Why not stay here and continue to do art on Chaleur Bay?
Perhaps we might take that winding road up around our Bay through Dalhousie, Campbellton and across the bridge to the north side of Bay Chaleur where our bay is shared with the Province of Quebec and is called Baie des Chaleurs.
My dream job is in Toronto. Like any good Canadian I love Montreal. But I love Toronto even more and would be so happy to live there.
So, why do I mention it? Because I was born to share I guess. My need to share comes out of years of experience. No, I am not speaking about actual paying-job experience. I’ve had little enough of that. I mean the sort of experience one gets from years of job-hunting, groveling before gatekeepers and volunteering help wherever and whenever I have seen a real need.
If I were a salesman I might tell you that you’d better jump at this job since the offer is only open for one or two more days. Sigh, how many times have we heard that one?
So … My name is Sharon (I love how that sounds like sharin’) and here is the dream job I found today.
And why would I need a job, some might ask. Don’t I already have so much to do in my lovely studio at 212 St Andrew Street in Bathurst? Yes, but like most artists I am unable to make a living by my art. While I love what I do, winter is coming, NBPower rates will be going up and the studio will be getting cold. Already I must wear a warm sweater and leg warmers. Soon I will be wearing gloves to work as I did when I rented my studio at the Doucet-Hennessy House a few years back. This year I am presented with an additional challenge. A broken leg keeps me somewhat immobile and unable to move around enough to keep warm while I am working.
Who are these Canadians and what do they have to say about Canadian work ethic?
An interesting look at the past:
SOCIAL INSURANCE AND ALLIED SERVICES
SIR WILLIAM BEVERIDGE
What about all these people? What have they had to say about work ethic?
John Kenneth Galbraith
France’s Fox Piven
Erik Owen Wright
Philippe Van Parijs
Veronique de Rugy
The Canadian economy based on the work ethic?
Would that be the same economy built over the centuries upon the “model of marriage that allowed men to free-ride off the domestic labor of women”. Carole Pateman might have an answer to that question.
There are some scholars concerned that Basic Income would destroy the incentive to work.
Incentive to work?
Do Canadian programs really promote an incentive to work?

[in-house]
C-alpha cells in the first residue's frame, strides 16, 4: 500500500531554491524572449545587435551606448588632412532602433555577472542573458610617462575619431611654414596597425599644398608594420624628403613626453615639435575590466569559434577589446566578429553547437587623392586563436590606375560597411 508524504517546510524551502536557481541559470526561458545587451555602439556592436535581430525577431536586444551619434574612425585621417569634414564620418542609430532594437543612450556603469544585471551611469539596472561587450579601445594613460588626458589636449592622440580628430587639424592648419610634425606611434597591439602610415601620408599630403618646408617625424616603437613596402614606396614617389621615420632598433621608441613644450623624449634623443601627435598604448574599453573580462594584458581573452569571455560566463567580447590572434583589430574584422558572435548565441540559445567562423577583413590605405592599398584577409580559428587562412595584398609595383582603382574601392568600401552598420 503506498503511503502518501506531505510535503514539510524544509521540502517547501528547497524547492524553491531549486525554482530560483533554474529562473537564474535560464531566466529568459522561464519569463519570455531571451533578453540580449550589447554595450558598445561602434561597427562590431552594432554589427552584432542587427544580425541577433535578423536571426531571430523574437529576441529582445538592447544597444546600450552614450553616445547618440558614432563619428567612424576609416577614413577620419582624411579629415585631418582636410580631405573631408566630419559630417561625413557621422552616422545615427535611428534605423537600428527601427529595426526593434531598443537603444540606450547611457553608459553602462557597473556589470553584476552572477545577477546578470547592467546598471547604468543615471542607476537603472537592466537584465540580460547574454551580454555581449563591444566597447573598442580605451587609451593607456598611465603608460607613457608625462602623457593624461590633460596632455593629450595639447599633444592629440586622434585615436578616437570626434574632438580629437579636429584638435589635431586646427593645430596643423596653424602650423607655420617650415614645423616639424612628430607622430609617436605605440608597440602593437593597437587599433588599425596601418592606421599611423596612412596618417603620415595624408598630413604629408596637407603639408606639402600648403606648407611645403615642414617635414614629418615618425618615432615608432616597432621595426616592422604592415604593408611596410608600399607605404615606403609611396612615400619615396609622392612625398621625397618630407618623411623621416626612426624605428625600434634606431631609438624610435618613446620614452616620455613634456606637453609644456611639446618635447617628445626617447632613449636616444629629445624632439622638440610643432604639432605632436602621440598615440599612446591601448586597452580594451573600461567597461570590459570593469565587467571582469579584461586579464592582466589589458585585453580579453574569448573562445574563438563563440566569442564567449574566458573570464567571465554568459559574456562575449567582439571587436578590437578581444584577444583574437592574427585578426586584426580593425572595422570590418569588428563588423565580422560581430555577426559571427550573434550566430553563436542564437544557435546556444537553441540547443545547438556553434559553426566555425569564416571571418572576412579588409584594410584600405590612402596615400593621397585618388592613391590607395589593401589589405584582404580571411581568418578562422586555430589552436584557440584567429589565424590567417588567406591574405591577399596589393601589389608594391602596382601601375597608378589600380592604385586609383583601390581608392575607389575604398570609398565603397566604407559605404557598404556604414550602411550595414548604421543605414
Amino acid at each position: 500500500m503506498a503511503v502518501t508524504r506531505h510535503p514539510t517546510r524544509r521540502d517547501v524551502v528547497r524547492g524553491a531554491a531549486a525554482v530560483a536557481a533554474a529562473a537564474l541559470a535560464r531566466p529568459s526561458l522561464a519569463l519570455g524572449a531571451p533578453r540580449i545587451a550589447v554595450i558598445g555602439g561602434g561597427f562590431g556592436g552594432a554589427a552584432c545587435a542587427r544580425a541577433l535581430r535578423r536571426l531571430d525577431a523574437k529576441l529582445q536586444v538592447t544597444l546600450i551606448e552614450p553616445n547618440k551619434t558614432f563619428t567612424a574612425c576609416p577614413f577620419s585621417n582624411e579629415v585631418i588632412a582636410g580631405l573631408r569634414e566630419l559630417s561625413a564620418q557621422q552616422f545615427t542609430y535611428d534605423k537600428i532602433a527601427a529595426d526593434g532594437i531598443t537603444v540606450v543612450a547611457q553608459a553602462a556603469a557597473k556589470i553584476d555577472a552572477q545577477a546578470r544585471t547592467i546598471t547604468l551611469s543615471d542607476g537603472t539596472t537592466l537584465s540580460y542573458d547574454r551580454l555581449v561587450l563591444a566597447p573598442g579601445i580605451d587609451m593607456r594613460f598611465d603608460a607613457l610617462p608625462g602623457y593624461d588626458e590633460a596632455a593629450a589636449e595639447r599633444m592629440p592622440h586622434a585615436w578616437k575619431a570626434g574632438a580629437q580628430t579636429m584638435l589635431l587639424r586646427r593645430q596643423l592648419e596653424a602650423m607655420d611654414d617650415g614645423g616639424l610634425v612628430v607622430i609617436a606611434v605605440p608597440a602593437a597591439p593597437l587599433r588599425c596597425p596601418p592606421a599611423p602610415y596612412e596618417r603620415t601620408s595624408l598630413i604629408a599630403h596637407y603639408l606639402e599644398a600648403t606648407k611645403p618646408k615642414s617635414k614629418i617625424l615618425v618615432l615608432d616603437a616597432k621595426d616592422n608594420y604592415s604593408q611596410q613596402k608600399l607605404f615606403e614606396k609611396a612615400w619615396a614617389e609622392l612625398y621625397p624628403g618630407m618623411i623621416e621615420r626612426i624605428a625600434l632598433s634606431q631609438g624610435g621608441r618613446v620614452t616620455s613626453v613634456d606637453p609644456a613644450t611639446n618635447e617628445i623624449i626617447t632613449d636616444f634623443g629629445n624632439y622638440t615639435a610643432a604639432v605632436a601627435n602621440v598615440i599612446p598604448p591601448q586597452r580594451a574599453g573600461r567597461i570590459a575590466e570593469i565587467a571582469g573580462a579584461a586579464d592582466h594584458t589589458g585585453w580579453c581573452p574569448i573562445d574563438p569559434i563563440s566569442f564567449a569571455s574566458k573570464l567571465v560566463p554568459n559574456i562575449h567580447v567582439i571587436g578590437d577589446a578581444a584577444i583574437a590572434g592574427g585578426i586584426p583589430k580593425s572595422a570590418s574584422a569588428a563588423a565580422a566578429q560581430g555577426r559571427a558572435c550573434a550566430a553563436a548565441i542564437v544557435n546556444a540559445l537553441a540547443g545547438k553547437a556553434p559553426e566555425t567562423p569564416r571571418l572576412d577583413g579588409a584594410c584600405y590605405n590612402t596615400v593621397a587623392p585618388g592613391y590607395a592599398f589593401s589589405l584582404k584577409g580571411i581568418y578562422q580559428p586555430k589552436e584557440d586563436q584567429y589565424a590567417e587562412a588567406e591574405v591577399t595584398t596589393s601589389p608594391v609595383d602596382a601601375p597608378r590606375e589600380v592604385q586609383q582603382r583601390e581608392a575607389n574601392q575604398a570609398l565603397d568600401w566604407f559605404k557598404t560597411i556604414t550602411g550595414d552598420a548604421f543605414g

Ever see jobs or programs that are open to people not on welfare or EI?
Ever go to an employment office and try to get help finding a job?
Ever watch the welfare guy dump his cigarette butts out onto public sidewalks?
Ever wonder about welfare dental care while you cannot afford a dentist?
Ever wonder about welfare guys taking taxis while you walk?
Ever watch the EI recipients pack up and head south for the winter?
Ever wonder what that fourth generation welfare kid will be doing in a dozen years?
Does Canada have any incentive to work that might be endangered by Basic Income?
What do these guys have to say about incentive to work?
John Maynard Keynes
Do other Canadians worry more about work ethic or survival?
Fade out like a dignified senior is expected to do?
Not on your life, O Canada.
O Canada, you gave me this bed upon which I am expected to retire.
Now take a good look.
So O Canada you think artists are worth nothing?
So … To all those good capitalists who have been living off of the creativity of artists for my lifetime … What can I say?
I remember one woman, years ago in Bathurst … Some say she sailed away on a love boat … I have no idea. What I do know is that she stole my work. Yes I know those are harsh words but it is the truth. She stole my design which was a drawing of a cornucopia which was to have been used on a menu. I was paid only for the menu design. What she did was to take my drawing and build her whole marketing campaign around it. She even had the drawing copied onto a large sign made to hang outside her very successful high end gourmet dining room. I was never paid for this extended use of my drawing.